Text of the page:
Election night 2020: What to expect from Democrats, Republicans in central New York
No parties, no balloon drops, and in some cases, no winners or losers. All the usual trappings of election night will be missing because of the coronavirus pandemic. This will be an election night like no other.
When polls close at 9 p.m., candidates for every office, from family court judge to Congress will be alone, maybe with family, maybe with a small group of supporters, to watch election returns. Onondaga County Democratic Party Chair Pamela Hunter said Democratic candidates are essentially on their own.
"There will be no, new for us, election night party,” Hunter said. “And we’re not going to have results anyway, so each campaign will have their own, where they're going to be on election night.”
Republicans are doing it a little differently. Party Chair Benedicte Doran said candidates will be able to hole up at a local hotel in individual suites, available to the media if they want, but otherwise separated from each other.
"Someone who wants to make remarks, they’ll come down with their team, they’ll leave, then another team can go,” Doran said. “So, we’re trying to keep it safe, but accessible. We’re going to have Facebook Live for supporters who can’t attend.”
In some cases, there won’t be any winners to celebrate or losers to console, because of the record number of absentee ballots. There could be more than 60,000 absentee ballots in the hotly contested four-county 24th Congressional District. Absentees by law, cannot start to be counted until seven days after the election. Incumbent Rep. John Katko (R-Camillus), will watch returns from his home, and doesn’t expect to go to bed, either a clear winner or loser.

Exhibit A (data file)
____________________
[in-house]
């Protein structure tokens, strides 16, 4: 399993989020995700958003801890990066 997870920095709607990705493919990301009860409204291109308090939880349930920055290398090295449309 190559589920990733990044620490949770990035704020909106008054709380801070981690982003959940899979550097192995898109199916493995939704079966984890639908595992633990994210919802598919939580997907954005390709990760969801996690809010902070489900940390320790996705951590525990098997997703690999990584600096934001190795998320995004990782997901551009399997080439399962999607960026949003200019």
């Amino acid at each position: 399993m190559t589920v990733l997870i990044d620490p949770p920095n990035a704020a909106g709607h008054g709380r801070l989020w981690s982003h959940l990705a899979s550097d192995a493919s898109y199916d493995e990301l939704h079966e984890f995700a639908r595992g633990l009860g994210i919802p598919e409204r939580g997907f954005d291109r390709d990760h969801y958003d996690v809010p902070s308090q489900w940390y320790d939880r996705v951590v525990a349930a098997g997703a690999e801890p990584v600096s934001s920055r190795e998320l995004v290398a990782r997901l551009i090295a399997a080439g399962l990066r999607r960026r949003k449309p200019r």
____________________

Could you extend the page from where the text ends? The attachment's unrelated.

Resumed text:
"I highly doubt we’ll know the answer by the time polls close, because there are so many absentee ballots,” Katko said. “The only good omen is they start counting them on November 9, which is my birthday."
Democrat Dana Balter, challenging Katko, also plans to spend most of the evening watching returns at home. She’ll have a Zoom meeting with supporters, and said her biggest advice for them is to be patient waiting for a final tally.
"Because what the interim result on election night is going to look very, very different in most places than what the final result, after all the votes are counted, is,” Balter said.
And that may be the most difficult part of this election night; an evening we are used to getting answers, will in some cases, leave us without a definitive winner or loser.